The disappearance of the lake in Bernardo O’Higgins National Park was discovered in late May by park rangers, who were stunned to find a 130-foot-deep crater where a large lake had been just two months earlier, when they last visited the area.
Possible causes for the dam to be breached include a sudden input of water into the lake, an earthquake or avalanches of ice or rock. Casassa said the Chilean lake was fed by two glaciers, the Bernardo and the Tempano, "and both are receding."
The water level of the lake could have risen with the increasing flow from the melting glaciers. "At the same time, the increased amount of water opens a tunnel under the ice, emptying the lake," Casassa said.
Another glaciologist, Andres Rivera, said "most glaciers in the region are receding as a result of the global warming." This may both create new lakes or cause others to empty, he said. Casassa said glaciers can recede for other reasons than global warming. It can be the result of the natural dynamic of glaciers, which recede or grow.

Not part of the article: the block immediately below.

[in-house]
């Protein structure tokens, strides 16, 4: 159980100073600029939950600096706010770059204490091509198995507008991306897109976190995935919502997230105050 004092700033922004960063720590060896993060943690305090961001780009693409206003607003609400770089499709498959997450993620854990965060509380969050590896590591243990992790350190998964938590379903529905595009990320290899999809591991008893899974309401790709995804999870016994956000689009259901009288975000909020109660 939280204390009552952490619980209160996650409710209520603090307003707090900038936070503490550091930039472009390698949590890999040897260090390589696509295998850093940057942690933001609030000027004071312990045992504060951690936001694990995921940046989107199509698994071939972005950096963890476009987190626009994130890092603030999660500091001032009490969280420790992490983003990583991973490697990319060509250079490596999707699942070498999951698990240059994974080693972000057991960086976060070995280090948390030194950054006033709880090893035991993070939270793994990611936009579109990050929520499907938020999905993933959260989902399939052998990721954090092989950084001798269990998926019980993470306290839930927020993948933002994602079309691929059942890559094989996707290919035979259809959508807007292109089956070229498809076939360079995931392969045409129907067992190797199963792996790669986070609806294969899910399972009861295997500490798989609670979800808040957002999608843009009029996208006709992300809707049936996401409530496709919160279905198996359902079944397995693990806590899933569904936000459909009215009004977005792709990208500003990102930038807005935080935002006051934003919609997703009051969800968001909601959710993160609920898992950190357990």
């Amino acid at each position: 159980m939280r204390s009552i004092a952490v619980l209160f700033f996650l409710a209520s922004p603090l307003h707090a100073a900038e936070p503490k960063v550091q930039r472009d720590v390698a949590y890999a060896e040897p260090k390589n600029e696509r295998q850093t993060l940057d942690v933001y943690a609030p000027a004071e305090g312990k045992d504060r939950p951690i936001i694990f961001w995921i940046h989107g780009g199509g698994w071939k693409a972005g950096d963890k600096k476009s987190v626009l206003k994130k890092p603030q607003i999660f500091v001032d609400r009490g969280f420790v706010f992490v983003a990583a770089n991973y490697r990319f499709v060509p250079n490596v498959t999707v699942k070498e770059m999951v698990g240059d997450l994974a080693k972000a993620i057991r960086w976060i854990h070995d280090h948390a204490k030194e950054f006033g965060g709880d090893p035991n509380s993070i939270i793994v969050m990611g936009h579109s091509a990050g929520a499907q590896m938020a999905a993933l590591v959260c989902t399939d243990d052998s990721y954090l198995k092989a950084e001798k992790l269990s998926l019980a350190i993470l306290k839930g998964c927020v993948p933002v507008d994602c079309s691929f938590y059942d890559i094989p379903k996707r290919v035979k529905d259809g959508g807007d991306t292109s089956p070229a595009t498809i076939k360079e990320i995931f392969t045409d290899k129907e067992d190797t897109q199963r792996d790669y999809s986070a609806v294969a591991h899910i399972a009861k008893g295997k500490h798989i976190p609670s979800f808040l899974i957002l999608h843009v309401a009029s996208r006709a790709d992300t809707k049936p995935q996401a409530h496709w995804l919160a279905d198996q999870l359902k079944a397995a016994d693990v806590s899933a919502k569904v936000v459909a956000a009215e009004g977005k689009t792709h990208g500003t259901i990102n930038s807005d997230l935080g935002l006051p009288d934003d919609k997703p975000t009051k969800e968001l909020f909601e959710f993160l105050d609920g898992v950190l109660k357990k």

"But I am convinced that in this case, it is the result of global warming," he said. The empty lake is about 4,921 feet above sea level. Romero, the head of the forest service, said another theory is that the water disappeared through huge cracks at the bottom of the crater. He said the cracks may have been caused by the strong quake that rocked the region on April 21.
The Australian, 23/6/2007, p. 14
Source: Erisk Net